Monthly Archives: December 2012

Swaddling: Boosts Baby Sleep, Stops Colic & Reduces Infant Risks – By Harvey Karp, MD, FAAP


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Swaddling is one of the world’s oldest baby care traditions. For thousands of years, parents have wrapped infants to carry, soothe and protect them and to promote sleep. Until, in the 1700’s, parents started shunning infant wrapping as unnecessary, overly restrictive and even barbaric.

As swaddling was phased out, it was replaced by medicinal calming aids. In fact, doctors prescribed sedatives (like Valium) and even opium!! for infant crying until the 1970’s.

But, in recent years, the ancient practice of swaddling has undergone a renaissance as parents search for a way to calm fussy babies…and get more sleep. Newborns cry/fuss an average of 2.5 hours/day. And, 10-20% babies have colic, meaning that they cry for over 3 hrs/day.

Infant irritability – and the parental exhaustion it provokes – is much more than a nuisance. It is a primary contributor to numerous serious/fatal problems including marital stress, depression, breastfeeding failure, child abuse, SIDS/suffocation, over treatment for acid reflux, maternal smoking and even mom and baby obesity.

Swaddling can help reduce all these problems, especially when used as part of the comprehensive calming intervention, including sound, motion, and sucking.

Swaddling Reduces the Risk of SIDS/Suffocation

In 1992, the “Back to Sleep” campaign was launched in the USA; since 1992, the “Back to Sleep” campaign has reduced SIDS deaths by ~55%. But, over 2000 infants still die from SIDS in the US each year. And according to the CDC, suffocation deaths of babies in bed have risen 4 times during this period.

Two important studies (one in Australia and one in New Zealand) have shown that babies who sleep on the back – swaddled – have about 33% less SIDS than unwrapped back-sleeping babies!

Correct swaddling does not overheat babies as long as parents don’t overdress their baby, cover the head or overheat the room. Blair noted that, “the infant head is the site of 40% of heat production and for an infant up to 85% of total heat loss is through the face or head.” It is important to note that over chilling a baby is just as much of a SIDS risk as overheating!

In fact, rather than increasing SIDS, there are several ways supine (back sleeping) swaddling might actually reduce SIDS and accidental suffocation:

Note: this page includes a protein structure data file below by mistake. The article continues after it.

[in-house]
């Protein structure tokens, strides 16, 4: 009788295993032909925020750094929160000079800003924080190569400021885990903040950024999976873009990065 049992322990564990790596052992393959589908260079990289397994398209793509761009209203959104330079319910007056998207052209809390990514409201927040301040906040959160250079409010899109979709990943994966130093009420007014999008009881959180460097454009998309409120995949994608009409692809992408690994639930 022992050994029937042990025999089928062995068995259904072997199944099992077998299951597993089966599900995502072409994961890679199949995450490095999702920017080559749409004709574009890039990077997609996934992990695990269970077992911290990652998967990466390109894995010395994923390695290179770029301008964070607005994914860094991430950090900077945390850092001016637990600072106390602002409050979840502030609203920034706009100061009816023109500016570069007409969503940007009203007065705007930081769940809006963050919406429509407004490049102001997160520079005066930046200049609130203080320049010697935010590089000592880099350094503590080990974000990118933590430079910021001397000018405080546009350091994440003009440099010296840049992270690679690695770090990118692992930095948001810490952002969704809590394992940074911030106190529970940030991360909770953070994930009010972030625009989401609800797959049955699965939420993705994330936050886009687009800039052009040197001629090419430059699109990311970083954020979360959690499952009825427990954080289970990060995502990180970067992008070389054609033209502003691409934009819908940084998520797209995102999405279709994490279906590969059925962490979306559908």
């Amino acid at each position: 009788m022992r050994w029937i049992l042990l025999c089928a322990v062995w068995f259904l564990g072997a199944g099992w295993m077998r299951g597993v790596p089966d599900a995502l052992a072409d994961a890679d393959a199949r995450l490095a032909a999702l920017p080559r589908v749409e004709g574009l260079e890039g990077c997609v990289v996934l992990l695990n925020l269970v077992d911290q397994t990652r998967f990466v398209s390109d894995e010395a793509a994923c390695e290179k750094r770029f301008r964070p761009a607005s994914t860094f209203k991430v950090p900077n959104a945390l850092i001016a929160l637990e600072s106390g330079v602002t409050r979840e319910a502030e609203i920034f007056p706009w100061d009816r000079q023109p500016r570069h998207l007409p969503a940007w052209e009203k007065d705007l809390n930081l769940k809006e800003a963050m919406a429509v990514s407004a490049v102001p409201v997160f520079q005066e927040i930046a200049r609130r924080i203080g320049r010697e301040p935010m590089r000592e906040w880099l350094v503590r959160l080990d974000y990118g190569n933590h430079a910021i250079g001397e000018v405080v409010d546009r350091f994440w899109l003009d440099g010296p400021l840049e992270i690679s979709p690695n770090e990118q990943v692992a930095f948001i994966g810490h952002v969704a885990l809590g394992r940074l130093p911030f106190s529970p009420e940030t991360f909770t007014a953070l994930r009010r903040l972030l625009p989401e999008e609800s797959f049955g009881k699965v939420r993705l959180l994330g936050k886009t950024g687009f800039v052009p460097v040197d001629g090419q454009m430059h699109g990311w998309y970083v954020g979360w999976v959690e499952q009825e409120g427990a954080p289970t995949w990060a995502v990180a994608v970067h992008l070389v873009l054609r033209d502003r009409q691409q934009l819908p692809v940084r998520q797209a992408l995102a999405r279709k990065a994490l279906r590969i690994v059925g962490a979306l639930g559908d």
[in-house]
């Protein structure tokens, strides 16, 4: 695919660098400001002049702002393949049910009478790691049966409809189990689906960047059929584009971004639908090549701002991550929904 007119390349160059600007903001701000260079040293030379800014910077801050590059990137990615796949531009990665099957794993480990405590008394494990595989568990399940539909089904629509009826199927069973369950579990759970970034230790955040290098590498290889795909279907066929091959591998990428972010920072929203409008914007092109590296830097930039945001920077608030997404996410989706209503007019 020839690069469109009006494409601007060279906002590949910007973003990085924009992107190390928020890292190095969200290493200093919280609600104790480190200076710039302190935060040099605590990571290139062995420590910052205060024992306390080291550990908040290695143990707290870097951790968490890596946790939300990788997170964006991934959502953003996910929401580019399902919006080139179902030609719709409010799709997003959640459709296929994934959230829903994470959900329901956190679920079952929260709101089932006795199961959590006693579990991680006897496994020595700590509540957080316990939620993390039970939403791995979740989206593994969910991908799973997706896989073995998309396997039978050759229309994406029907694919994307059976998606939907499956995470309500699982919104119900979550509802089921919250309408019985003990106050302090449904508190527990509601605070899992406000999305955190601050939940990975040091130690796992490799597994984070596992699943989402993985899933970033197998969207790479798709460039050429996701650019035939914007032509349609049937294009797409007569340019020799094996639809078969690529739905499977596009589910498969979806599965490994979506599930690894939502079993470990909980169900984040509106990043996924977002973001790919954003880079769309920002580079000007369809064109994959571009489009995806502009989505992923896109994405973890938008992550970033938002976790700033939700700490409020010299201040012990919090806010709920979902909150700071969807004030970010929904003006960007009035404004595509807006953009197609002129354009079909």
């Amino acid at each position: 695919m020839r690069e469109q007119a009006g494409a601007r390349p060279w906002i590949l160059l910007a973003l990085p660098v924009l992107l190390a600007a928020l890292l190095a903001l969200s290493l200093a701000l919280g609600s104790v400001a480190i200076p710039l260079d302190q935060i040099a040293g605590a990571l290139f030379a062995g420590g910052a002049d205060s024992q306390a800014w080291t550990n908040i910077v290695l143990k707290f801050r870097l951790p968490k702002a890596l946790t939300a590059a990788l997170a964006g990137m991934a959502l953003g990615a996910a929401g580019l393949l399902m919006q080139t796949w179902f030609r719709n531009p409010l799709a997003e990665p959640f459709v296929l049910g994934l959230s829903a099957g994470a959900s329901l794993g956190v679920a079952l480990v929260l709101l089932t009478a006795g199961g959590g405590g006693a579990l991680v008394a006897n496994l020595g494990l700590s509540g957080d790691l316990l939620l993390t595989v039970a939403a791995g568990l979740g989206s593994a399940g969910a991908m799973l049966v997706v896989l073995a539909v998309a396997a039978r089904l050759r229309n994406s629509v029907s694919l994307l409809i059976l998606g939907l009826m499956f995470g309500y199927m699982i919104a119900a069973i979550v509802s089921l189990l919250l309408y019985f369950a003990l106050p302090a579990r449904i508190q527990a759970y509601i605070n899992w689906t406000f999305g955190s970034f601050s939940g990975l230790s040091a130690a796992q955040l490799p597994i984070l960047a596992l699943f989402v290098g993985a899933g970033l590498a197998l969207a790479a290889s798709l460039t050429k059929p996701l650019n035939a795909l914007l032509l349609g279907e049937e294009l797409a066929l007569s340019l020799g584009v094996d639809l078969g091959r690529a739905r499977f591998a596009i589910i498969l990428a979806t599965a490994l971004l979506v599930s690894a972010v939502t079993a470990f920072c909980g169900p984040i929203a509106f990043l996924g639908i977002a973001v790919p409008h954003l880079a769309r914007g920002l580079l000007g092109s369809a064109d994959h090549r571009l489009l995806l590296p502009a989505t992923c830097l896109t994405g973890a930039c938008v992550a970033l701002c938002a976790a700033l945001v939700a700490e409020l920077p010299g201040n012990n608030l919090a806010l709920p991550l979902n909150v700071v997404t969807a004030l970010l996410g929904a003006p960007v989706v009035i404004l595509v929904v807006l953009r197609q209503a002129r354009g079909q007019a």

• Boost baby sleep so parents aren’t tempted to place baby in the dangerous tummy sleep position
  • Boost baby sleep so parents aren’t tempted to bring baby into the adult bed. Exhausted adults are like drunk drivers! Parents profound slumber could be hazardous if they fall deeply asleep while holding their baby, especially if they sleep in a dangerous location (e.g. couches or beds) or overlay the infant.
  • Keep babies from accidentally rolling onto the stomach. Babies who always back sleep – but accidentally roll to the stomach – have an 8-37 times increased SIDS risk. Swaddled babies are less able to roll onto stomach.
  • Promote breastfeeding. Swaddling reduces infant crying and boosts sleep, factors known to lead to early breastfeeding cessation from depression, exhaustion, lack of confidence in milk and reduced family /physician support.
  • Reduce cigarette smoking by reducing maternal exhaustion and frustration.

There are other concerns and questions to consider.

Does Swaddling Enhance or Interfere With Nursing?

A Russian study found no drop in milk production (four days postpartum) or reduction in “nearly exclusive breastfeeding” (averaging 4 months) between the swaddled and skin-to-skin babies.

On the other hand, excessive crying (and the exhaustion it triggers) can interfere with nursing via: reduced milk production; poor let down; mastitis; damaged confidence; lost family support; more depression; more cigarette smoking; and pressure from doctors to stop nursing or try very difficult diets.

Two CDC studies (over 30,000 nursing women) found the top reason mothers wean (over one month of age) was because they thought their infants disliked the milk or were not getting enough. Wrapping may boost nursing rates by reducing crying and boosting a mom’s confidence and increasing her sleep.

Does Swaddling Lead to Pneumonia?

A 1990 study reported a rise in lung infections among wrapped babies. But, a newer study of 1000 tightly swaddled babies found no rise in lung infection. Swaddled babies have been shown to have normal oxygen levels.

Does Swaddling Cause to Hip Dysplasia?